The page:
These oats are domesticated grain spilled from a horse or donkey pack to thrive in the decades since, sprouting into this spread of light green after a wet winter, ripening, then turning gold with the summer, the grains falling to wait for the next opportunity. This green hue is my first impression of Reavis Gap, see my post “Two Meetings” for a video of the morning breezes rippling along the hillside.
The camera sweeps 180 degrees for all the views from this spot, including prickly pear cactus among the grasses, a butte-like formation to the west, as in the following photograph.
Upper Horrell, the end of the beginning.
We passed the length of the Reavis Mountain School of Self Reliance, the Reavis Gap trail is 100 feet or so higher on the north side. The name “Upper Horrell” is attached to this location. Reavis Gap trail used to start at a ranch house, part of the “Upper Horrell Ranch.” Horrell is the family name of the former owners.
Upper Horrell is a fortunate location for the school, with the perennial Campaign Creek flowing parallel to their 13 acres on which is a large garden, many fruit trees, livestock and poultry. The school provides lodging and classes throughout the year.
The Searcher initiated his time in the Superstitions with wilderness survival classes and they allowed him to park is horse trailer and pickup outside the gates. We were loaded and out of there with a stop at Roosevelt, population 28, where we were the only customers for mesquite grilled hamburgers and french fries. We talked about the potential for future trips and I took him up on an offer to store my stuff until then. In the following years I did more Superstition Wilderness day trips, backpack expeditions, some with my sister Diane, and one horse expedition with The Searcher and a friend.
Here is a gallery of this post’s photographs, for you to flip through.
Nugget and Colorado had eaten their fill of the rich early spring grass of the apple orchard, The Searcher pulled together the pair for the return to Pine Creek. Perched on Colorado, the lead held by The Searcher, I listened as he shared survival facts remembered from Peter Bigfoot’s desert survival course. The Reavis Mountain School of Self Reliance, founded 1979, is along same Reavis Gap Trail (#117) we traversed. After descending to Pine Creek and up to Reavis Gap (where I first met The Searcher), it descends to meet Campaign Creek where the survival school is located.
He pointed out on the many flowering Century Plant stalks along the trail. “These are great to roast when young, just as the stalk starts to bud from the center, before it starts to lengthen.” By the time the stalk flowers, as in the following photograph, it is quite tough.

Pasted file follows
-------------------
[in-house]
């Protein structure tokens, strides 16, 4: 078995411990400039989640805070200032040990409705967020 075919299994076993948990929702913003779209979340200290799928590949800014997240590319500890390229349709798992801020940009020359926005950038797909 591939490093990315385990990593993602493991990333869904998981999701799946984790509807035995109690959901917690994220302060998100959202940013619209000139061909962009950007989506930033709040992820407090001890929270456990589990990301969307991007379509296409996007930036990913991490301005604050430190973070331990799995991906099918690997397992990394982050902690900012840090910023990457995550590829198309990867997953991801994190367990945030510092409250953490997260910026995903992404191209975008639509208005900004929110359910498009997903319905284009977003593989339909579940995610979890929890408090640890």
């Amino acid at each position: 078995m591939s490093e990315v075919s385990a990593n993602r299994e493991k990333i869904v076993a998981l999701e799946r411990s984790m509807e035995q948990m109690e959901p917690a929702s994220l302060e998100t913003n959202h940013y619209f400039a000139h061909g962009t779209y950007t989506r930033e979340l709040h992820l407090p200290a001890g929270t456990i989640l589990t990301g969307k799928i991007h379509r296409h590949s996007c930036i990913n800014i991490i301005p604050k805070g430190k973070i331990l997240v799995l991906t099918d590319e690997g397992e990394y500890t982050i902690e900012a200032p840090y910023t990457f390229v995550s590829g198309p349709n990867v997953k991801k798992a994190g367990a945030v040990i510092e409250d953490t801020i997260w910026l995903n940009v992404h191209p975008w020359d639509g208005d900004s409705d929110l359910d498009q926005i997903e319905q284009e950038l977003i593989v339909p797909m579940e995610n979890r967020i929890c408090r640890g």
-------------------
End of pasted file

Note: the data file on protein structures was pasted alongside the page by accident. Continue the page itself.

At the base of boulders, shaded from the sun, the ridgeline fern takes hold. Surviving on seasonal water seepage, it dries out during dry spells to later revive and reproduce via spores. As I recall, the dry or fresh form is useful as an analgesic.
An absolute necessity for bushwacking (walking off the path), a pair of rattlesnake proof boots were worn on every expedition. These rose to mid-calf with a layer of lexan, the same as used for bullet proof glass.
Swept from the Saddle
We passed the time in this way, me holding on to the saddle horn bouncing and shifting as Colorado negotiated the rough and steep path down to Pine Creek where the vegetation changed from very sparse to the thick growth you saw in my post “A Peaceful Day at Pine Creek”. On the east side of Pine Creek a trail, unmarked on the maps, follows the creek bed uphill north towards Mound Mountain. In 50 feet or so we passed the side trail to my campsite, our destination was The Searcher’s campsite. I was not paying near enough attention to the surroundings when I looked up to see an Arizona Oak limb headed to my chest. With no time or space to negotiate the obstacle I was left to grab hold and hang on to be swept from the saddle. The branch held my bulk for, at most, a second before giving way.
In bending flexibly before breaking the live Oak wood and centuries of soil underneath the trees softened my fall enough so I was badly shaken and unhurt. Falling a foot or so in any direction would have resulted in serious injury or instant death. Colorado stopped, looking briefly back as I slowly came to my feet. After taking account and letting the circumstance wash over me, I got up and proceeded slowly while we both contemplated my miraculous survival.
I now took up the rear as in a few hundred yards the valley wall rose on both sides of the Creek to form a short, narrow pass. The walls fell away just as quickly, the valley floor leveled out and we came to The Searcher’s camp. The bear shelter stood out right away. This was a ten foot high teepee of 4 – 6 inch diameter tree trunks tied with rope, within was a hammock . The three foot wide opening left only one unprotected side while he slept, offering some protection from the all too common roaming bears, most commonly from September to November when mazanita fruit ripens.
Well stocked in every respect, for a wilderness camp. In the following years of roaming the wilderness the camps of other horse people were similar in this way: stoves, comfortable cots, radios, pots and pans all fit into panniers. As a noun pannier is seldom used in the singular because there are always two, one on each side of the horse for balance. I sat on the wide top of one enjoying a cold beer pulled from a bed of ice.
We discussed the benefits and drawback of horses for exploration. I required a gallon and a half of water daily and in the desert wilderness provided for storage of three days, 4 and a half gallons. At 8 pounds each, that is 36 pounds!! Starting out, my pack weighted 90 pounds with a camera and tripod.
There are benefits to having a mode of transport that thinks for itself and drawbacks. Each individual has its own personality and horses do try to get away with what they can. It is wise to limit your dependence on a horse until you know each other well. In retrospect, I was “out on a limb” riding Colorado modified by being led by someone the horse knew well.
It was soon time for me to head back to camp. We set the agenda for the next day, an early start for the hike out. Colorado was to be fully loaded so my riding was not an option, just as well. It was possible to lighten my pack to almost nothing and I looked forward to that.
I took some time before dinner to set up the tripod for a self portrait on my last full day in Pine Creek. The view is northeast from the Arizona Trail near my camp, the ridge overlooks Reavis Gap. I did a version of the view with an without me.